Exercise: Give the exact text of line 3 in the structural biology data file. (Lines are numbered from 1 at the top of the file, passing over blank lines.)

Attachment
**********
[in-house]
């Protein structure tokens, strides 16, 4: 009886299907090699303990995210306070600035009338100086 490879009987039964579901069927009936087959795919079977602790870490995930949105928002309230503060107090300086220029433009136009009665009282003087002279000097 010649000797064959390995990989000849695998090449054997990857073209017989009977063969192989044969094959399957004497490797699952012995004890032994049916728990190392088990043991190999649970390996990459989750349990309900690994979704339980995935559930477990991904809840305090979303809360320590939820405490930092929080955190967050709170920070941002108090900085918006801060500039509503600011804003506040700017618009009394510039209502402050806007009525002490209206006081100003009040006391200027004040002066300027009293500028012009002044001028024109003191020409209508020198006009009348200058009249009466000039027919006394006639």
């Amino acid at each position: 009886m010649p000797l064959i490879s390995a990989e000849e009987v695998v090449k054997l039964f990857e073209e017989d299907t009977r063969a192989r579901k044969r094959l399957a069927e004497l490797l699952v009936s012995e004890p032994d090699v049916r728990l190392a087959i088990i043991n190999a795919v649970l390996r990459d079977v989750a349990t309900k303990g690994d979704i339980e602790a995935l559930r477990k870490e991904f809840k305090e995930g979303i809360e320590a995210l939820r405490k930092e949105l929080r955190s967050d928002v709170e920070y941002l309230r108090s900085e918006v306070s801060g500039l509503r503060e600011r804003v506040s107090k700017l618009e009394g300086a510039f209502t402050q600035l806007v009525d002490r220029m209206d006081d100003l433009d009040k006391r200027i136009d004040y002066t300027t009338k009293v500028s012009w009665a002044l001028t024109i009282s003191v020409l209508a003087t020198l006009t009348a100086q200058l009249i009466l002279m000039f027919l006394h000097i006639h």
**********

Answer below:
């Amino acid at each position: 009886m010649p000797l064959i490879s390995a990989e000849e009987v695998v090449k054997l039964f990857e073209e017989d299907t009977r063969a192989r579901k044969r094959l399957a069927e004497l490797l699952v009936s012995e004890p032994d090699v049916r728990l190392a087959i088990i043991n190999a795919v649970l390996r990459d079977v989750a349990t309900k303990g690994d979704i339980e602790a995935l559930r477990k870490e991904f809840k305090e995930g979303i809360e320590a995210l939820r405490k930092e949105l929080r955190s967050d928002v709170e920070y941002l309230r108090s900085e918006v306070s801060g500039l509503r503060e600011r804003v506040s107090k700017l618009e009394g300086a510039f209502t402050q600035l806007v009525d002490r220029m209206d006081d100003l433009d009040k006391r200027i136009d004040y002066t300027t009338k009293v500028s012009w009665a002044l001028t024109i009282s003191v020409l209508a003087t020198l006009t009348a100086q200058l009249i009466l002279m000039f027919l006394h000097i006639h």